India has been the victim of Pakistan-sponsored terrorism since 1950s. in those years, Pakistan’s ISI had supported the insurgent/ terrorist groups in India’s northeast region and provided them sanctuaries, training, arms and ammunition in the Chittagong Hill Tracts of the then East Pakistan. India’s anisette stop this, played an important role in its assistance to the people of East Pakistan to liberate themselves. Since 1980, the ISI has been providing sanctuaries, training, arms and ammunition in Pakistan to religious terrorist groups operating in Punjab, J&K and other parts of India. It is also infiltrating the mercenaries of the Pakistani pan-Islamic jihadi organizations into India of promote cross-border terrorism. India has taken up this issue with the US since 1992 and wants Pakistan declared a State sponsor of international terrorism under US laws and his punitive action taken against it. In 1993, the Clinton administration placed Pakistan on a watch list of suspected State sponsors of international terrorism for six months and forced Nawaz Sharif who was then in power to sack Lieutenant General Javed Nasir, then ISI’s director-general, and other senior officers. This did not have any effect on the use of terrorism by the ISI. Since Nov. 9, 1993, Pakistan’s military-intelligence establishment has been collaborating with the US in taking action against Al-Qaeda elements posing threat to US nationals and interests. But it has not taken any action against cross-border terrorism directed against India and to destroy terrorist infrastructure in PoK and the Northern Areas.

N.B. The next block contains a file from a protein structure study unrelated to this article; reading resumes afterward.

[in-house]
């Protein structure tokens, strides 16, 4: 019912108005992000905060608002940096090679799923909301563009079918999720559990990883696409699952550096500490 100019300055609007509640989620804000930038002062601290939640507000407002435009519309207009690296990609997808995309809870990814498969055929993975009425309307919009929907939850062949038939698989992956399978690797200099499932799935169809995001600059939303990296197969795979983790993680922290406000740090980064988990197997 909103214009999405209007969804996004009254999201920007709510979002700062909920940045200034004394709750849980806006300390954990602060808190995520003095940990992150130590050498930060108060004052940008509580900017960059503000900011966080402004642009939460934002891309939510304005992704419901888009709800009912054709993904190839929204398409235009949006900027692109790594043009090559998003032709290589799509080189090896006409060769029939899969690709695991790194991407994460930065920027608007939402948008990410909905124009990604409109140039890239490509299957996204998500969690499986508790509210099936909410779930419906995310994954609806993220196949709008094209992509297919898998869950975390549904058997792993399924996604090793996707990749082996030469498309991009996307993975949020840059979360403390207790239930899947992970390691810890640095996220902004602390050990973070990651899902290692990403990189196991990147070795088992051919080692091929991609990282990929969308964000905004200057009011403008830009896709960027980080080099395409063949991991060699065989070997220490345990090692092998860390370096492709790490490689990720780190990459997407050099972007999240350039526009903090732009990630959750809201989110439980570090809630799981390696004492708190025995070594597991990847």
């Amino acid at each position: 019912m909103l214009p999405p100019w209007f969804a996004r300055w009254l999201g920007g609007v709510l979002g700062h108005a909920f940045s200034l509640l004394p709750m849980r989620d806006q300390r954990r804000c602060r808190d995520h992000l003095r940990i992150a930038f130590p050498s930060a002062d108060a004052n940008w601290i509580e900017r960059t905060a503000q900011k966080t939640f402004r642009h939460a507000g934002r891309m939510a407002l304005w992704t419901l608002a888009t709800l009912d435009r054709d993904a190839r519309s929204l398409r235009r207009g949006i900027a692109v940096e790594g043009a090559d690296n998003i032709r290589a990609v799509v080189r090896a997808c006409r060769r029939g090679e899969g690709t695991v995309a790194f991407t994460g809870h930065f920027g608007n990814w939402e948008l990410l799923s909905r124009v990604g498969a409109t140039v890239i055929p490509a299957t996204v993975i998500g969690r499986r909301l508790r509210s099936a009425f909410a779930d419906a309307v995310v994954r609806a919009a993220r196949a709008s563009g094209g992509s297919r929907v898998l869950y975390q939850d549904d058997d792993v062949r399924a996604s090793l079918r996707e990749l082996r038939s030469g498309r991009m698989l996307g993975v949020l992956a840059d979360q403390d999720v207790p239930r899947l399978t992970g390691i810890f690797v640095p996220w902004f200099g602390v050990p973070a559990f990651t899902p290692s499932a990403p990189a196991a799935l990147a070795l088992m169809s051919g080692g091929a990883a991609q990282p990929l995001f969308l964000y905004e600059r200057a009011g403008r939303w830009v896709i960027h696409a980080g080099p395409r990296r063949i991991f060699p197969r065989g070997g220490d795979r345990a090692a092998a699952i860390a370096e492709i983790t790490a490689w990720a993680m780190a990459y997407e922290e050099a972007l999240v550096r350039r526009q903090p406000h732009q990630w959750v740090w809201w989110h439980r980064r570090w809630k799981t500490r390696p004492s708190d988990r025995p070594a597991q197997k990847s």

After the attack by LET and JEM on the Indian Parliament in December 2001, India mobilized and deployed its Army on the border in response to public pressure for action against the terrorist infrastructure in Pakistani territory. In response to appeals from the Us, UK and other friendly governments, India refrained from action against Pakistan. Under US pressure, Pakistan banned LET and JEM, but not HUJI and HUM and arrested some of their leaders and cadres. They have since been released.
US officials themselves admit Pakistan has not implemented its assurances that it would gut a stop to cross-border terrorism J&K. despite this, the US is reluctant to act against Pakistan because of its cooperation in assisting the US in neutralizing Al-Qaeda elements who have taken shelter in Pakistan.